14. Cathy your roses are divine and are fabulous next to the crab apple tree loaded with ripe apples with that fantastic color that enhance your “Lady Emma Hamilton” roses with its lovely and soft apricot color. The vase that you have chosen to put the roses I love because together with the color of the roses. It is a magnificent arrangement. I sincerely hope that your sister is cured and that your family is well and so are you. Greetings from Margarita xx

    • Cathy says:

      Thank you Margarita, I am really thrilled with how the roses have opened up in the vase. Thank you for your kind wishes for my family and myself too. I am fit and well but I try not take this for granted. How is your own health at the moment?

      • Cathy thank you very much for worrying about my health. I’m pulling, but I have to go to the doctor because my foot swells. The one that worries me now is my Mother. It is antimedical and we will go to the Family Doctor together to see us and send each one to the Specialist Doctor we need. Cheer up, every day is a different world: you’ll know that. Many cheers and health for you and your family. Greetings from Margarita xx

  15. That is a lovely lovely. combination Cathy. Sorry to read a sad tone to your post today. Hopefully everyone’s vases might raise a smile.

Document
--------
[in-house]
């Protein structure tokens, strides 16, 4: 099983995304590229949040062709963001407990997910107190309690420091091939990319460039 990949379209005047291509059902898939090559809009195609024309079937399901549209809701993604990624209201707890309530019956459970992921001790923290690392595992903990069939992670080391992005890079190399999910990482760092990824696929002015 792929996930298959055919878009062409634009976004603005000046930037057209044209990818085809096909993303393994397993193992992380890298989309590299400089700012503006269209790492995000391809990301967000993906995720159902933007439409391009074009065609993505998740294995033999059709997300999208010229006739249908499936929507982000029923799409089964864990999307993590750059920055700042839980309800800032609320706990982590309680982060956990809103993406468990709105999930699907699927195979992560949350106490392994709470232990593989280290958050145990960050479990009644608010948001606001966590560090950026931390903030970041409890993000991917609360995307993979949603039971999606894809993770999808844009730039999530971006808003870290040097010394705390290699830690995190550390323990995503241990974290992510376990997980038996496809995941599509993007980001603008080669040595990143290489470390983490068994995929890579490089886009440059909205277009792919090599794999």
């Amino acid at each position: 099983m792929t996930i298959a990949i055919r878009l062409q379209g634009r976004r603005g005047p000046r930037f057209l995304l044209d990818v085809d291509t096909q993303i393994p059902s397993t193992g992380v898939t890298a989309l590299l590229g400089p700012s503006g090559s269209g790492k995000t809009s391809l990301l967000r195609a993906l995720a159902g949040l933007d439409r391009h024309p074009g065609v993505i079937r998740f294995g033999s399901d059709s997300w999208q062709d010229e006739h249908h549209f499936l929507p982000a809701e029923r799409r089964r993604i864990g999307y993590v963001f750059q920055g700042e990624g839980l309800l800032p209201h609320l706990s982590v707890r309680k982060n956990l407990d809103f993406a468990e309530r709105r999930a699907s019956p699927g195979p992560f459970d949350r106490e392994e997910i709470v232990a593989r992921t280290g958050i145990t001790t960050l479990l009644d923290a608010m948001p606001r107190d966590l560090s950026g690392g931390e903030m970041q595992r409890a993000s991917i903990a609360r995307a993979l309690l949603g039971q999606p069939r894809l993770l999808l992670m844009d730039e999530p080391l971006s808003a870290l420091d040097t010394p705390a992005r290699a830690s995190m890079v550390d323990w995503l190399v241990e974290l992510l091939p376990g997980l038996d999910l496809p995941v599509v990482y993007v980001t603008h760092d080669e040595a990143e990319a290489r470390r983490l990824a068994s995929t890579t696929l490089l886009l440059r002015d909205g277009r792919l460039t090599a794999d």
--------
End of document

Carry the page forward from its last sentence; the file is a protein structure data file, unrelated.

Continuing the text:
https://digwithdorris.wordpress.com

  16. Noelle says:

    Love the combination of apples, roses and poem…..

  17. karen says:

    Dear Cathy, so sorry to hear about your younger sister’s death and other family illness. Such a sad time for you all. We too have not had an easy year at all. The garden is such a solace during these difficult times isn’t it. I love your rose and crap apple posy. Lovely mellow colours. I’ve gone for Venetian shades this week. I’m sorry I’m late. I just can’t keep up. Much love. Karen xx https://bramblegarden.com/2019/10/10/in-a-vase-on-thursday-10th-october-2019/

  18. karen says:

    Forgot to say, I’d forgotten all about that Poem. Will read it again….. xx

  19. rickii says:

    The colors of your vase today bring thoughts of a lovely Chopin etude.

  20. Chloris says:

    Oh dear Cathy, I haven’t kept up with your news, I am so sorry, how awful for you. I hope your garden is bringing you some comfort at such a sad time. I love your apple and rose colours. Crab apples are fabulous at this time of the year. My eating apples have been very sparse though.

    • Cathy says:

      Thanks Chloris, for your kind thoughts. There is still uncertainty surrounding my elder sister’s health so it is an unsettling time – but yes, the garden is a good friend. Odd about the apples, isn’t it, as our cooking apples have also been very sparse (but more than enough to deal with!) Whilst the crab apples have been smothered

  21. tonytomeo says:

    I am sorry to be so late. It is just a few hours from next Monday now.
    I don’t notice the roses as much as the crabapples. This happens to be one of the best places on Earth for roses, but crabapples are quite uncommon.